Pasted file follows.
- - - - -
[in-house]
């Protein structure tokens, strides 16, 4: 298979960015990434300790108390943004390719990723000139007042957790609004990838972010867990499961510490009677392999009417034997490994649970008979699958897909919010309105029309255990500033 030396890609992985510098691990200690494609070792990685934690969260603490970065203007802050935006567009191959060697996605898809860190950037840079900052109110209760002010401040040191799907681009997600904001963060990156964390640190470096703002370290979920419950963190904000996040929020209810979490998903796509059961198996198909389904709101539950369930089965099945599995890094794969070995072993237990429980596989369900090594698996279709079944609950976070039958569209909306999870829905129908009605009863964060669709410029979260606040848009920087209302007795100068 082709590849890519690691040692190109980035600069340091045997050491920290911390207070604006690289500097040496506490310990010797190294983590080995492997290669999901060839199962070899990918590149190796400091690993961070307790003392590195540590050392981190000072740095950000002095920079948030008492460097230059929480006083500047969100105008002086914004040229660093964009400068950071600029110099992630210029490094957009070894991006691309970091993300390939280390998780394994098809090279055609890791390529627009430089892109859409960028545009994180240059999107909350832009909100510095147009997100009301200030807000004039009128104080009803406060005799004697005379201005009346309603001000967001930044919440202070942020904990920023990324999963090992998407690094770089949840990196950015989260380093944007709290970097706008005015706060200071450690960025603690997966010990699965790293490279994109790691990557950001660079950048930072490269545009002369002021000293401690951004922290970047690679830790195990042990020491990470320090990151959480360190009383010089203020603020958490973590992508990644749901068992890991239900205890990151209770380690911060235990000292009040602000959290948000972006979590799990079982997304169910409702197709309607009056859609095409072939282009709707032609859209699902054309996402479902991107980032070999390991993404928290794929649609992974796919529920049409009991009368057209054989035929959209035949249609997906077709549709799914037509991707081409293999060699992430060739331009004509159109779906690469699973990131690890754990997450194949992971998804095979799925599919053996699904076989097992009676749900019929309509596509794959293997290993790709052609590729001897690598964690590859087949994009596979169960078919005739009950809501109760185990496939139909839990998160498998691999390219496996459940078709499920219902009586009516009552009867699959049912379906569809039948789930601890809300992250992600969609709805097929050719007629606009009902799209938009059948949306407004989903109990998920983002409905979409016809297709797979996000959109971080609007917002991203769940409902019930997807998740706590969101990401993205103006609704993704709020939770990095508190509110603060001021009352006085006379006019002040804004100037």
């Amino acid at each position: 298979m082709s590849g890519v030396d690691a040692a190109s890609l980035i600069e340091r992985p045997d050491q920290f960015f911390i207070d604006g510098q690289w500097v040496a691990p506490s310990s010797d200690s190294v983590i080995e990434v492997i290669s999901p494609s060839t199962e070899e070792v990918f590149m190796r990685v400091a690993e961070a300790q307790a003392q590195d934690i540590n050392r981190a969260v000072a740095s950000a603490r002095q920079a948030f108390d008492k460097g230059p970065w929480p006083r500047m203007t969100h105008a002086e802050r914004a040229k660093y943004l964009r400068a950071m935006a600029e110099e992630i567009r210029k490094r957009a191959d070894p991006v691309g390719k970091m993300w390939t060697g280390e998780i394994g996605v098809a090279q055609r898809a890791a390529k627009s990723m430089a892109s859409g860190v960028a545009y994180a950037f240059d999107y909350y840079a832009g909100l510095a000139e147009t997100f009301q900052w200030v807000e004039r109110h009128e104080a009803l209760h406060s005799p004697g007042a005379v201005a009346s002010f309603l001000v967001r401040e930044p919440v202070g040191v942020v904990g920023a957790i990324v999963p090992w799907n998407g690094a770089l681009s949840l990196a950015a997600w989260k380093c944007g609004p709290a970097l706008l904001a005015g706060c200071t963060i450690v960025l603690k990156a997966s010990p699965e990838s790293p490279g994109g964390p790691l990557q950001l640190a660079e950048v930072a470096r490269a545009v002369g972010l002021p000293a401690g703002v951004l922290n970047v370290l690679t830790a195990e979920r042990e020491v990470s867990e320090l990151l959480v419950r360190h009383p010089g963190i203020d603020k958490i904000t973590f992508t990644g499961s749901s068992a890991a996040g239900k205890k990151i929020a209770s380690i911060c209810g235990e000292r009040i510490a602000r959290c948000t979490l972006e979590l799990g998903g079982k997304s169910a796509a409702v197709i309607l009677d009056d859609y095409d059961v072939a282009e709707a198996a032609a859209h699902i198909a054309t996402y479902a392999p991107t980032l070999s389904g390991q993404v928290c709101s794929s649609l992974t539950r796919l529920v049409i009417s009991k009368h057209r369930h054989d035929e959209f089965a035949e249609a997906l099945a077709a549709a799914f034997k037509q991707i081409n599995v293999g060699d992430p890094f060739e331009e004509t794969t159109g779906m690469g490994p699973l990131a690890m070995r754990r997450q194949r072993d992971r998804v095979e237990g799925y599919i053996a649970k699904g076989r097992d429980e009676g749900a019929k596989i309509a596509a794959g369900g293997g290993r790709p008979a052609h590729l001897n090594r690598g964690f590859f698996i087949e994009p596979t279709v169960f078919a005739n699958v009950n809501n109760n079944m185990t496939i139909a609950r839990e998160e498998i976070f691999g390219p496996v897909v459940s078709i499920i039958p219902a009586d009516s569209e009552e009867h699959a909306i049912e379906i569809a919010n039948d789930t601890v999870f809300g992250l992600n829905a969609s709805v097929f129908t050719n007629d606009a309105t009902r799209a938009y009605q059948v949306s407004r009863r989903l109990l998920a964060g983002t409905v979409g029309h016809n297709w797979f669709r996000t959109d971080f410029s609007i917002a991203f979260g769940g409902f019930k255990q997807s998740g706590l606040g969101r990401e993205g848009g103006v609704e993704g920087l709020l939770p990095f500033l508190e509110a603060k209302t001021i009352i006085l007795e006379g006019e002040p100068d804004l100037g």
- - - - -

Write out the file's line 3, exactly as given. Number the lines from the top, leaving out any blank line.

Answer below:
């Amino acid at each position: 298979m082709s590849g890519v030396d690691a040692a190109s890609l980035i600069e340091r992985p045997d050491q920290f960015f911390i207070d604006g510098q690289w500097v040496a691990p506490s310990s010797d200690s190294v983590i080995e990434v492997i290669s999901p494609s060839t199962e070899e070792v990918f590149m190796r990685v400091a690993e961070a300790q307790a003392q590195d934690i540590n050392r981190a969260v000072a740095s950000a603490r002095q920079a948030f108390d008492k460097g230059p970065w929480p006083r500047m203007t969100h105008a002086e802050r914004a040229k660093y943004l964009r400068a950071m935006a600029e110099e992630i567009r210029k490094r957009a191959d070894p991006v691309g390719k970091m993300w390939t060697g280390e998780i394994g996605v098809a090279q055609r898809a890791a390529k627009s990723m430089a892109s859409g860190v960028a545009y994180a950037f240059d999107y909350y840079a832009g909100l510095a000139e147009t997100f009301q900052w200030v807000e004039r109110h009128e104080a009803l209760h406060s005799p004697g007042a005379v201005a009346s002010f309603l001000v967001r401040e930044p919440v202070g040191v942020v904990g920023a957790i990324v999963p090992w799907n998407g690094a770089l681009s949840l990196a950015a997600w989260k380093c944007g609004p709290a970097l706008l904001a005015g706060c200071t963060i450690v960025l603690k990156a997966s010990p699965e990838s790293p490279g994109g964390p790691l990557q950001l640190a660079e950048v930072a470096r490269a545009v002369g972010l002021p000293a401690g703002v951004l922290n970047v370290l690679t830790a195990e979920r042990e020491v990470s867990e320090l990151l959480v419950r360190h009383p010089g963190i203020d603020k958490i904000t973590f992508t990644g499961s749901s068992a890991a996040g239900k205890k990151i929020a209770s380690i911060c209810g235990e000292r009040i510490a602000r959290c948000t979490l972006e979590l799990g998903g079982k997304s169910a796509a409702v197709i309607l009677d009056d859609y095409d059961v072939a282009e709707a198996a032609a859209h699902i198909a054309t996402y479902a392999p991107t980032l070999s389904g390991q993404v928290c709101s794929s649609l992974t539950r796919l529920v049409i009417s009991k009368h057209r369930h054989d035929e959209f089965a035949e249609a997906l099945a077709a549709a799914f034997k037509q991707i081409n599995v293999g060699d992430p890094f060739e331009e004509t794969t159109g779906m690469g490994p699973l990131a690890m070995r754990r997450q194949r072993d992971r998804v095979e237990g799925y599919i053996a649970k699904g076989r097992d429980e009676g749900a019929k596989i309509a596509a794959g369900g293997g290993r790709p008979a052609h590729l001897n090594r690598g964690f590859f698996i087949e994009p596979t279709v169960f078919a005739n699958v009950n809501n109760n079944m185990t496939i139909a609950r839990e998160e498998i976070f691999g390219p496996v897909v459940s078709i499920i039958p219902a009586d009516s569209e009552e009867h699959a909306i049912e379906i569809a919010n039948d789930t601890v999870f809300g992250l992600n829905a969609s709805v097929f129908t050719n007629d606009a309105t009902r799209a938009y009605q059948v949306s407004r009863r989903l109990l998920a964060g983002t409905v979409g029309h016809n297709w797979f669709r996000t959109d971080f410029s609007i917002a991203f979260g769940g409902f019930k255990q997807s998740g706590l606040g969101r990401e993205g848009g103006v609704e993704g920087l709020l939770p990095f500033l508190e509110a603060k209302t001021i009352i006085l007795e006379g006019e002040p100068d804004l100037g």